The Supreme Court has made clear during COVID that governments have the burden to demonstrate a compelling interest in religious restrictions and narrowly tailor them, Bursch said, citing a ruling that blocked California's three-household limit on home gatherings including Bible studies.
"This case is moot, and it has been for a very long time," Assistant Attorney General Daniel Ping said, adding the state is not required to "disprove [that] something unknowable in the future will never happen again."
But Ping was frequently at a loss for words under grilling by the judges, who noted his reticence to make binding commitments on behalf of the state, including a non-prosecution agreement for Principal Allstott.
"How is it absolutely clear," a judge asked, that Michigan won't bring back mask mandates when MDHHS's Feb. 16 press release says it might "adjust" rules in response to "a new variant" or "increased number of cases"?
That's the wrong question, Ping said: No one has argued that MDHHS rescinded mandates "to gain some sort of advantage in this lawsuit," unlike in the University of Michigan case. But the agency can resurrect the mandates "on a moment's notice" without legislative approval, a judge retorted.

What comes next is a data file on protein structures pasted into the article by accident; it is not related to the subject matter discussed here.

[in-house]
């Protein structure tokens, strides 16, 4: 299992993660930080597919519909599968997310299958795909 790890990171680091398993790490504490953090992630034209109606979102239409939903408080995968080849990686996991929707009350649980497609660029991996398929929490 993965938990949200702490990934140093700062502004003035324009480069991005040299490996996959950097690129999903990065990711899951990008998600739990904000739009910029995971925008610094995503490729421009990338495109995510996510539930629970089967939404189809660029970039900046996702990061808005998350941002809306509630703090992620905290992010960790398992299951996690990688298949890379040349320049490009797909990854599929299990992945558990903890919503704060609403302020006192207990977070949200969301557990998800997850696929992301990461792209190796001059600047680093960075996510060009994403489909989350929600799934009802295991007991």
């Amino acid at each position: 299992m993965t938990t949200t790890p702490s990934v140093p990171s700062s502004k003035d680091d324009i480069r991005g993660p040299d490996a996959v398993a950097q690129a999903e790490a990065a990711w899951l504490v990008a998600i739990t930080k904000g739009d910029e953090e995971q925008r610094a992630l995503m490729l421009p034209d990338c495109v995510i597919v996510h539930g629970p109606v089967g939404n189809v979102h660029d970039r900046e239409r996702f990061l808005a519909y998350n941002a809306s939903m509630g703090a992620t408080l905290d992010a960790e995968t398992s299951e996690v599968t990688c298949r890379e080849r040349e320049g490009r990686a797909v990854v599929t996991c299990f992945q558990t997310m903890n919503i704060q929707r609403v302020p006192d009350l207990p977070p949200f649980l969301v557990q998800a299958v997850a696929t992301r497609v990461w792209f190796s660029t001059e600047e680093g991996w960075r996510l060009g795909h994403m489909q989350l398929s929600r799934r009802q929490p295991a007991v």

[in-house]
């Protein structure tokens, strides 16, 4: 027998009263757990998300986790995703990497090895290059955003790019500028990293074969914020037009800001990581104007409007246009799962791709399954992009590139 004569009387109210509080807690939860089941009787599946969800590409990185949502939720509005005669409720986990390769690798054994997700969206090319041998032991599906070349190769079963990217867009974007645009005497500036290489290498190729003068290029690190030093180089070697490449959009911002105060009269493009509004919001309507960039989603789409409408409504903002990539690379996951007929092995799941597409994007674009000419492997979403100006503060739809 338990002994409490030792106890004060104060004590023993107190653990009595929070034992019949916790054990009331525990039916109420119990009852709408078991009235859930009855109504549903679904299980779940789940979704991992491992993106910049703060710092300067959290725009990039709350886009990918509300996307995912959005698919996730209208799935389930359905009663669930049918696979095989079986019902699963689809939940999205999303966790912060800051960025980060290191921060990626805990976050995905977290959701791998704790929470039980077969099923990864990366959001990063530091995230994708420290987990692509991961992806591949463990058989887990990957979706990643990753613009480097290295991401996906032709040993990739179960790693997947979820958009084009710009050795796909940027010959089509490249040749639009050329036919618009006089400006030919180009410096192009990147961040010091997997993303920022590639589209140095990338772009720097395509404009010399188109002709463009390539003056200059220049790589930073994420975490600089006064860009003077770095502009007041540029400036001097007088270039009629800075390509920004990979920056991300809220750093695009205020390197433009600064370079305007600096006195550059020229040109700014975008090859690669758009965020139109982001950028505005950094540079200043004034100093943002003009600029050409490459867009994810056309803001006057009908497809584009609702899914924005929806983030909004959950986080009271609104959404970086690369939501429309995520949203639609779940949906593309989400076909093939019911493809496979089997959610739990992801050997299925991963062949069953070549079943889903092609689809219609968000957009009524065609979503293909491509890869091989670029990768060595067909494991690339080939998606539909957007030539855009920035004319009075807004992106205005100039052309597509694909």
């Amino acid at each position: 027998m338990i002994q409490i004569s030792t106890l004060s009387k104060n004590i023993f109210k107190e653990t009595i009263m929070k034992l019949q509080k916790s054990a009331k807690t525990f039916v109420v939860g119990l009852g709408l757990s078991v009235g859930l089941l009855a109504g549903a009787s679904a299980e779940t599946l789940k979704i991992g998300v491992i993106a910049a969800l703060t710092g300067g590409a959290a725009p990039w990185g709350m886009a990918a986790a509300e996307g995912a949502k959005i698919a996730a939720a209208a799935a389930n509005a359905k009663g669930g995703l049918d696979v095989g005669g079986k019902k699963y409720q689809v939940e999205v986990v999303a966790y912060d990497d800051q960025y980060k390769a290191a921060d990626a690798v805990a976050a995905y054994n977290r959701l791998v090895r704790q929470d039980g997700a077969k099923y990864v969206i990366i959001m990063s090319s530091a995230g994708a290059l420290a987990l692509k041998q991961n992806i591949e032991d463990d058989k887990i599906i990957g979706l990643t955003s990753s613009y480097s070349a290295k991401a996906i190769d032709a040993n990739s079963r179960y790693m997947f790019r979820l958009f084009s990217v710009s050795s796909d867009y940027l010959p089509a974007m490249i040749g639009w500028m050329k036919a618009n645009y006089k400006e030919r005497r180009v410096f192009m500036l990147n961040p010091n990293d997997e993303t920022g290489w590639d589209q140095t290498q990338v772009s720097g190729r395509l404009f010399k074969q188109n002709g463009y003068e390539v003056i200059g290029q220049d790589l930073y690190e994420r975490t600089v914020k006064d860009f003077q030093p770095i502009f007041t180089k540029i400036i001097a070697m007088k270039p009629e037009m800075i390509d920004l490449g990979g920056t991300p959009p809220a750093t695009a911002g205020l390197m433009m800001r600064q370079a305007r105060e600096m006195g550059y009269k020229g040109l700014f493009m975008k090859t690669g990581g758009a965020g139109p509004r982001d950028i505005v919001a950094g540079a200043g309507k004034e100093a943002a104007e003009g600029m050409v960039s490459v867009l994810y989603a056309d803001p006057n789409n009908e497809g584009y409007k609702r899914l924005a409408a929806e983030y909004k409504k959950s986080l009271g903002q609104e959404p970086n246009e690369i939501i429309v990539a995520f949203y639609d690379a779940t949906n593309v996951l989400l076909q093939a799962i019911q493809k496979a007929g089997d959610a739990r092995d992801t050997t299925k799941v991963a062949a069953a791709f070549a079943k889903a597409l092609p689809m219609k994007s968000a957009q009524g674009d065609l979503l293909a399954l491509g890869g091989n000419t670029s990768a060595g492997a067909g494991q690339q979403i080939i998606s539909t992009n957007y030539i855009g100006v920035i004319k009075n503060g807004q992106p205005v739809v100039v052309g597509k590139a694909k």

Another judge pointed to Michigan's curious mask exemption for "religious worship" but not "religious instruction" as a possible problem for the state's rescinded orders, suggesting it favors some religious activities over others.
Judges added casinos to Bursch's strip clubs in seeking Ping's explanation for risk differences with schools. Children are indoors at school all day every day, the assistant attorney general responded, and they remain "transmission vectors" despite their low risk for COVID complications.
The state's failure to specify that customers must remain masked unless actively eating or drinking was a problem for some judges.
One asked Ping if a bar patron could remain unmasked as long as he had a beer in front of him, repurposing Bursch's strip-club example: "Why isn't the risk the same?" The COVID risk profile of schools is "orders of magnitudes greater" than in a bar, Ping responded: Children must attend school and they return to mixed-age homes every day.